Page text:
ADSC, Adipose-derived mesenchymal stem cells; BM-MSC, bone marrow-derived stem cells; CCL,CXCL, Chemokine ligand; CD, cluster of differentiation; CTL, control; DAS 28-CRP, disease activity score 28 using C-reactive protein; Cyclooxygenase-2, COX2; DMEM/F12, Dulbecco's modified eagle medium/nutrient mixture F-12; ELISA, Enzyme-linked immunosorbent assay; EDTA, ethylenediaminetetraacetic acid; FBS, fetal bovine serum; Foxp3, forkhead box p3; HLA-DR, human leukocyte antigen-DR isotype; MCP-1, monocyte chemoattractant protein 1; MSC, mesenchymal stem cells; NK cells, natural killer cells; ICAM-1, intercellular adhesion molecule 1; IDO, indoleamine-1,2-dioxygenase; IFN-γ, interferon gamma; IL, interleukin; IL-1ra, interleukin-1 receptor antagonist; LPS, lipopolysaccharide; PBMC, peripheral blood mononuclear cells; PBS, phosphate buffered saline; PCR, polymerase chain reaction; PD-L1, programmed death-ligand 1; PGE2, prostaglandin E2; PMA, phorbol myristate acetate; PS, penicillin-streptomycin; RA, rheumatoid arthritis; SpA, Spondyloarthritis; RPS9, ribosomal protein S9; STC1, stanniocalcin-1; SVF, stromal-vascular fraction; TGF-β, transforming growth factor beta; TIMP3, tissue inhibitor of metalloproteinases 3; TNF, tumor necrosis factor; TSG6, tumor-necrosis factor stimulated gene 6; Th, T helper; Tregs, regulatory T cells; VCAM-1, vascular cell adhesion molecule 1.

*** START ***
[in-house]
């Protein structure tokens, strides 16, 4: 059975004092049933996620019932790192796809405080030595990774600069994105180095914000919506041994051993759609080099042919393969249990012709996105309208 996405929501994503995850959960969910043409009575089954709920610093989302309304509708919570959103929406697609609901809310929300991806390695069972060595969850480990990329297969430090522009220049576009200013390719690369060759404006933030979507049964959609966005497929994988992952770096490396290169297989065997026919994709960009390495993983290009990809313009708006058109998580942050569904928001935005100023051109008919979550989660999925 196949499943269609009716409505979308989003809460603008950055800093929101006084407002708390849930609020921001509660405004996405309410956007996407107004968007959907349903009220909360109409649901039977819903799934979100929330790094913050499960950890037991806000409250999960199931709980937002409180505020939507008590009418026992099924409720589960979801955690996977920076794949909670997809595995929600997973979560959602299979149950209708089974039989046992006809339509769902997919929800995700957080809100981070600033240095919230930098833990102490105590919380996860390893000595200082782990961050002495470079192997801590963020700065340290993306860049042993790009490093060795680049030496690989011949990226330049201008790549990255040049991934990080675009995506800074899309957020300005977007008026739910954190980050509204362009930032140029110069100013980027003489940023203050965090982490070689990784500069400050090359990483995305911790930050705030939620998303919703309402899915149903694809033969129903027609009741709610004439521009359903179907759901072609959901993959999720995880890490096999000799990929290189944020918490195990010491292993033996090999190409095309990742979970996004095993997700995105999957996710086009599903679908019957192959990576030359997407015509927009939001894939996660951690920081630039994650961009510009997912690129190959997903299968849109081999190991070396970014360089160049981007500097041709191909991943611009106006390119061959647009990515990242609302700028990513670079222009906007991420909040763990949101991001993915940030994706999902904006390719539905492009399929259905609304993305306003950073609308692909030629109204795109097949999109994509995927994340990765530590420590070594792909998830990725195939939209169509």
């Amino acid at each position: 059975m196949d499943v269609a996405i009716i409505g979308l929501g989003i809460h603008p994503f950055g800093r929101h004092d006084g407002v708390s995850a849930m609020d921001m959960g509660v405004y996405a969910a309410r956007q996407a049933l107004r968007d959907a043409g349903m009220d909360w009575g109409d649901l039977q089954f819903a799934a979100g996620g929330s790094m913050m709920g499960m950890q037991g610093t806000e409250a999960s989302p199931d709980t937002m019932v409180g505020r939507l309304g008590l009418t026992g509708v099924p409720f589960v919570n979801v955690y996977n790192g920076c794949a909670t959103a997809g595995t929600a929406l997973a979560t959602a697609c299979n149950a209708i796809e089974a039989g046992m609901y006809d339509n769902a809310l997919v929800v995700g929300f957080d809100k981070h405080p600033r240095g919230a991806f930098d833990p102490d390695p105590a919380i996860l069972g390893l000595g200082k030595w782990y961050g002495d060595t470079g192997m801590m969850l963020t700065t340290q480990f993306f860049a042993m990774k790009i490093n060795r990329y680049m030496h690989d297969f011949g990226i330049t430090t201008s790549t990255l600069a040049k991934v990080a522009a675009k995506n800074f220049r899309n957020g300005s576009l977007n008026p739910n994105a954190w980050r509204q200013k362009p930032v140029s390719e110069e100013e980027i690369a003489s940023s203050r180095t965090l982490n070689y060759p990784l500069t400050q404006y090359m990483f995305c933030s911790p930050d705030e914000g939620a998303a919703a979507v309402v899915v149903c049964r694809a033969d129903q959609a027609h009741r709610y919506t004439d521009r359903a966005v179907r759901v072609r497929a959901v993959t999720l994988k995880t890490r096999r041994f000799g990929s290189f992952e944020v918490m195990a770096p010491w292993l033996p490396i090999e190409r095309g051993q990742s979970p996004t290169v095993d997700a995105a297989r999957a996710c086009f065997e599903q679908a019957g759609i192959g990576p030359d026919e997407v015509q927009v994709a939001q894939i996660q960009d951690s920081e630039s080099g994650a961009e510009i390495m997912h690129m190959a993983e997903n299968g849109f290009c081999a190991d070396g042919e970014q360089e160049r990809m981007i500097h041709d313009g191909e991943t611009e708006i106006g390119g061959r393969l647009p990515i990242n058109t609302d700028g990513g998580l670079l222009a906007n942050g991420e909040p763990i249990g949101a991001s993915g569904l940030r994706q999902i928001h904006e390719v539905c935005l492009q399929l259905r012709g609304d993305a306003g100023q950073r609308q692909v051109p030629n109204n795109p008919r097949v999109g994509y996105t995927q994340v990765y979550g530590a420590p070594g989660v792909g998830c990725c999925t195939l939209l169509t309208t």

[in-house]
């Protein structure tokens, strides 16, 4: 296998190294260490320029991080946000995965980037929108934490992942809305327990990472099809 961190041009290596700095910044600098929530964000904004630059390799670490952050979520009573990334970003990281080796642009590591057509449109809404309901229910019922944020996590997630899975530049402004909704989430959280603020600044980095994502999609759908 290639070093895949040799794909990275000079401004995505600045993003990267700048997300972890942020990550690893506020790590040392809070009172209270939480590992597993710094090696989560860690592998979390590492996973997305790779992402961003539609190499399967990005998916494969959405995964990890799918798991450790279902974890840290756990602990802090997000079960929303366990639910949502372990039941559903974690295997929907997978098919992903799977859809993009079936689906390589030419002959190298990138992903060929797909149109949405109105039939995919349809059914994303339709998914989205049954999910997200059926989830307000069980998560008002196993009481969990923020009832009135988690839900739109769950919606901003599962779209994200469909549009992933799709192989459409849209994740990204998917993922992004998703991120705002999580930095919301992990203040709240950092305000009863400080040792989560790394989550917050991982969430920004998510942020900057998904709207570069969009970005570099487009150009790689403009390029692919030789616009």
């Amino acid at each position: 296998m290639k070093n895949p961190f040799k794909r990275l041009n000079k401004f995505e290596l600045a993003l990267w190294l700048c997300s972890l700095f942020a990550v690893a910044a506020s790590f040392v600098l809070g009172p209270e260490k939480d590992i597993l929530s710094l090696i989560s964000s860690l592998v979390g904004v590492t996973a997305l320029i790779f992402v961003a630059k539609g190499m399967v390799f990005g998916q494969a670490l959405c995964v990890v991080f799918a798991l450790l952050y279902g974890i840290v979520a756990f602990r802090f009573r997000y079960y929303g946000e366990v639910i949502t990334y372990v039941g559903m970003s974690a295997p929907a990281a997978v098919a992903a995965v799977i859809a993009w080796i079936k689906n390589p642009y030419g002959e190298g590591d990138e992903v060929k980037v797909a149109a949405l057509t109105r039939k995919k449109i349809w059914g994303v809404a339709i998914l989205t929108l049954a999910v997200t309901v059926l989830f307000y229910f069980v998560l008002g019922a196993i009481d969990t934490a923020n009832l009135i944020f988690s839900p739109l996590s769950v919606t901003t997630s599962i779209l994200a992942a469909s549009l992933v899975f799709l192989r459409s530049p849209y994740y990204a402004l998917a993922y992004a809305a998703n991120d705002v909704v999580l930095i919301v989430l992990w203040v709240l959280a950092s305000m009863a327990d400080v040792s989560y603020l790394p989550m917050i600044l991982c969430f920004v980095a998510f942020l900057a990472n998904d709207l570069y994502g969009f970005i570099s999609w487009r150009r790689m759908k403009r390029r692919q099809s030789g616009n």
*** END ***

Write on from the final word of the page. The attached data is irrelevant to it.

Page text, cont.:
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Keywords: mesenchymal stem cells, rheumatoid arthritis, synovial fluid, immunomodulation, TNF, NF-κB, Tregs, macrophages
Citation: Sayegh S, El Atat O, Diallo K, Rauwel B, Degboé Y, Cavaignac E, Constantin A, Cantagrel A, Trak-Smayra V, Alaaeddine N and Davignon J-L (2019) Rheumatoid Synovial Fluids Regulate the Immunomodulatory Potential of Adipose-Derived Mesenchymal Stem Cells Through a TNF/NF-κB-Dependent Mechanism. Front. Immunol. 10:1482. doi: 10.3389/fimmu.2019.01482
Received: 08 February 2019; Accepted: 13 June 2019;
Published: 28 June 2019.
Edited by:Massimo Gadina, National Institute of Arthritis and Musculoskeletal and Skin Diseases (NIAMS), United States
Copyright © 2019 Sayegh, El Atat, Diallo, Rauwel, Degboé, Cavaignac, Constantin, Cantagrel, Trak-Smayra, Alaaeddine and Davignon. This is an open-access article distributed under the terms of the Creative Commons Attribution License (CC BY). The use, distribution or reproduction in other forums is permitted, provided the original author(s) and the copyright owner(s) are credited and that the original publication in this journal is cited, in accordance with accepted academic practice. No use, distribution or reproduction is permitted which does not comply with these terms.